This map shows the population Densities in 1841 and 1851, showing the number of persons per 100 acres. In 1841 there was very high levels of population density in the area encircling Lough Neagh and sweeping in a large crescent south-westwards as far as the borders of south Leitrim, north Longford and north Roscommon. 

It might seem surprising that the uplands of Donegal, west Mayo, much of Connemara, south Kerry, Wicklow Mountains and smaller pockets in the east Leinster had very low densities per 100 acres. 

The mountainous areas, however, were relatively newly settled in the 1840s, and represent the push into remote upland areas as a result of an increasing population and the fact that the rocky soil could support the proliferating potato drills.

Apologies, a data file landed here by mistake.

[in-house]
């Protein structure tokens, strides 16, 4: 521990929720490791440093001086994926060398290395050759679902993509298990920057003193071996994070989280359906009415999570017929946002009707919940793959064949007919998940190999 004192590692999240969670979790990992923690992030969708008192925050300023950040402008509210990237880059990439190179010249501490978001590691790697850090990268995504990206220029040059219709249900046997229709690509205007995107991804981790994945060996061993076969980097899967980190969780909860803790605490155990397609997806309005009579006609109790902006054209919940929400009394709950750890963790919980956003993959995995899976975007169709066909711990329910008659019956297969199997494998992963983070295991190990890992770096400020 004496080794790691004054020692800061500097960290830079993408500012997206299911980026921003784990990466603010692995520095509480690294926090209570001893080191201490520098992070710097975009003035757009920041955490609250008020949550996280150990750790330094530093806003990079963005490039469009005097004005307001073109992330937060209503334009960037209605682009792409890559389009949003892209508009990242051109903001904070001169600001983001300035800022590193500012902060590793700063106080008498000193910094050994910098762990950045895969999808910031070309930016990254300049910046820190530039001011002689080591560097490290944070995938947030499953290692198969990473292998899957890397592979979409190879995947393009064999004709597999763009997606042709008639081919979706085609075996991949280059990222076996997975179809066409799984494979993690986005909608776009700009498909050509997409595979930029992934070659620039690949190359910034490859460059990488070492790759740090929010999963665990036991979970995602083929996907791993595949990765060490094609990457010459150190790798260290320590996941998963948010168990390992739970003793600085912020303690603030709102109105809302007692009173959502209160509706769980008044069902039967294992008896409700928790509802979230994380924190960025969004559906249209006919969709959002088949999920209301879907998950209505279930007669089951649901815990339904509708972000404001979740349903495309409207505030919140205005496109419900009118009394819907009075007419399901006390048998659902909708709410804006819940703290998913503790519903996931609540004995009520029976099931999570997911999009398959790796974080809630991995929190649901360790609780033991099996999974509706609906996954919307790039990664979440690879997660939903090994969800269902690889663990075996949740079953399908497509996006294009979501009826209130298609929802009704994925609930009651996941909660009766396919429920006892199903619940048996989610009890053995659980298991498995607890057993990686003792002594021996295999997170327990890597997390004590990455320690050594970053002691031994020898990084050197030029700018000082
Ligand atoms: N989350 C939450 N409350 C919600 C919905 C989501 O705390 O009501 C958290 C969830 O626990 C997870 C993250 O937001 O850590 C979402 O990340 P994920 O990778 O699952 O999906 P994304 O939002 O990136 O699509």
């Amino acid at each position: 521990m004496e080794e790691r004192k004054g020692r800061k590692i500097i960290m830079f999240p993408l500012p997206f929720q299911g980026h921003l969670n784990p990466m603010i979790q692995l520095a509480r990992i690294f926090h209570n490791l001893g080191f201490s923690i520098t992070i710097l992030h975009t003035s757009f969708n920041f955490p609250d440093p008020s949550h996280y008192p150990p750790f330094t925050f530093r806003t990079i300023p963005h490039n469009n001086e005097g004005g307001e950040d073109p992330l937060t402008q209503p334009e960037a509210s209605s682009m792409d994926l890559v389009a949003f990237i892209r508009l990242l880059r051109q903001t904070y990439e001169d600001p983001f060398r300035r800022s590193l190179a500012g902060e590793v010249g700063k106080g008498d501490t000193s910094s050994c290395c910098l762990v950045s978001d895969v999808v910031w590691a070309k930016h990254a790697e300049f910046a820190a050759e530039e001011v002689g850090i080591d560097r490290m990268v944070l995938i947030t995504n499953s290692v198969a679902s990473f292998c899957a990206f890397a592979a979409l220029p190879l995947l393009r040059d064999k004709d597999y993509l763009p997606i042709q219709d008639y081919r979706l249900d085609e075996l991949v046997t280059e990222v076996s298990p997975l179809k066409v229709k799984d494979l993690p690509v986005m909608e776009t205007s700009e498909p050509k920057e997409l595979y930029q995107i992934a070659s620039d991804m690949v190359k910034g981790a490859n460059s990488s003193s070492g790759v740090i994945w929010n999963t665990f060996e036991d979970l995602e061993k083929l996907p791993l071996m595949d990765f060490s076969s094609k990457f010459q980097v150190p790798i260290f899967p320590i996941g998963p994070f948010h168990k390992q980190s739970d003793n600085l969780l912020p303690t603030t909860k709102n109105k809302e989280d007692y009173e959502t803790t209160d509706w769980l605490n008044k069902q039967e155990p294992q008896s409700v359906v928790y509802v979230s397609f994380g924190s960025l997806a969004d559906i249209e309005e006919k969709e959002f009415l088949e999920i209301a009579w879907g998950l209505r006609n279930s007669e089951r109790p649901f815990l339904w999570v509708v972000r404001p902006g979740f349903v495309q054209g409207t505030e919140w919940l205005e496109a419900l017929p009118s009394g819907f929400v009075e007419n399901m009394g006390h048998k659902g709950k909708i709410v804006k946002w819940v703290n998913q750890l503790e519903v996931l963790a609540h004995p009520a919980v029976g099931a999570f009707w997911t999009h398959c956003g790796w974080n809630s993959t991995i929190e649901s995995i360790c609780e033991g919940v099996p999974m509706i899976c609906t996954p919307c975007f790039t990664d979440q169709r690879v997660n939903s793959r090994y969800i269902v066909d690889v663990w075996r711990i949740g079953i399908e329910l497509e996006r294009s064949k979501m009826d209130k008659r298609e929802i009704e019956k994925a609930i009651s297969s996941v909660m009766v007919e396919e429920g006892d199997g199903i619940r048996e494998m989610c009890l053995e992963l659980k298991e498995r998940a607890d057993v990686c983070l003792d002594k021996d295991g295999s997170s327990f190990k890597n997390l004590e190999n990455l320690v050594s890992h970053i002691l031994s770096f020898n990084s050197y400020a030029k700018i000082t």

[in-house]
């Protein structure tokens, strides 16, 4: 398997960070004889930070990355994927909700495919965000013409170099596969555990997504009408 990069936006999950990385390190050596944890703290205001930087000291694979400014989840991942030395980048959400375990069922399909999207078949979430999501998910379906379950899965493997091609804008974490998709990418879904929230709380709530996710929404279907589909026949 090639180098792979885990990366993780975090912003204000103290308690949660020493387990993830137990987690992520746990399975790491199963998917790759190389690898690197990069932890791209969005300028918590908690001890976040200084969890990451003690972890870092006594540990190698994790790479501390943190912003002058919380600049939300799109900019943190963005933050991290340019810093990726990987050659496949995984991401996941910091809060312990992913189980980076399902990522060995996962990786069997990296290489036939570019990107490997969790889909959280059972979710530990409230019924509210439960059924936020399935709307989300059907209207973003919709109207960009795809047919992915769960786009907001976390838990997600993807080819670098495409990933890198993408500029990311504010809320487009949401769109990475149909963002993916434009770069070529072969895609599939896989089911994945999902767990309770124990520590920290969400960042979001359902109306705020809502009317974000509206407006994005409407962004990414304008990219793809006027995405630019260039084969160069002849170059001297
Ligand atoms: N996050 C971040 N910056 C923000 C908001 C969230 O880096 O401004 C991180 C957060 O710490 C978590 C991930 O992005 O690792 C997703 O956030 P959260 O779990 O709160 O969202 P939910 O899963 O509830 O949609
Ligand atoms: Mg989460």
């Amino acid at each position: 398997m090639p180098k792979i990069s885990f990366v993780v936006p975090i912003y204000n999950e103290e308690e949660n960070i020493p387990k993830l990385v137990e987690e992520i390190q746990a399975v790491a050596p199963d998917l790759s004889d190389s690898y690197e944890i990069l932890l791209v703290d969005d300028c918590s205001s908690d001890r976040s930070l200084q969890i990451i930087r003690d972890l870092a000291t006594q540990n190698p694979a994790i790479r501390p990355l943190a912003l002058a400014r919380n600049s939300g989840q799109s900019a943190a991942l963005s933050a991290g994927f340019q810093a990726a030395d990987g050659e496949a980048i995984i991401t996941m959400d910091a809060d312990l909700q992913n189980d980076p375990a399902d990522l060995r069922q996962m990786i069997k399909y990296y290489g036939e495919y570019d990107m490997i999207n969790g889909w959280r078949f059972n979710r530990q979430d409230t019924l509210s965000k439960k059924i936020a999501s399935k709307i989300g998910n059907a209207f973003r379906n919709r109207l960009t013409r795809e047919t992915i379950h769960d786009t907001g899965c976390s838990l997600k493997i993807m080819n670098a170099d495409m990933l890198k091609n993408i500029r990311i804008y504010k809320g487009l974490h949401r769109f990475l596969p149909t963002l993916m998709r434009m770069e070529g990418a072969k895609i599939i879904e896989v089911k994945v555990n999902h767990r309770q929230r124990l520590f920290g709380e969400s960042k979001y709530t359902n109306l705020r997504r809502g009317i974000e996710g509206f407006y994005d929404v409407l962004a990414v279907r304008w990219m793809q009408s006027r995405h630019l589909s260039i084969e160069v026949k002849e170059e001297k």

While some parts of the country are more resilient than others - especially the high-density belt around Lough Neagh - it is clear from the 1851 map that there is a significant reduction in population densities across all parts of the country. 

While south-eastern Ulster and North Leinster shows significant decline brought on by the demise of cottage industries, it is in Munster and Connacht where the impact of the Famine is felt most with the sharp decline in the cottier and labouring classes. 

A striking feature of the 1851 map is the high density in some coastal districts, particularly in South Donegal and West Cork which suggest that survival rates were higher where the coast was low-lying and accessible.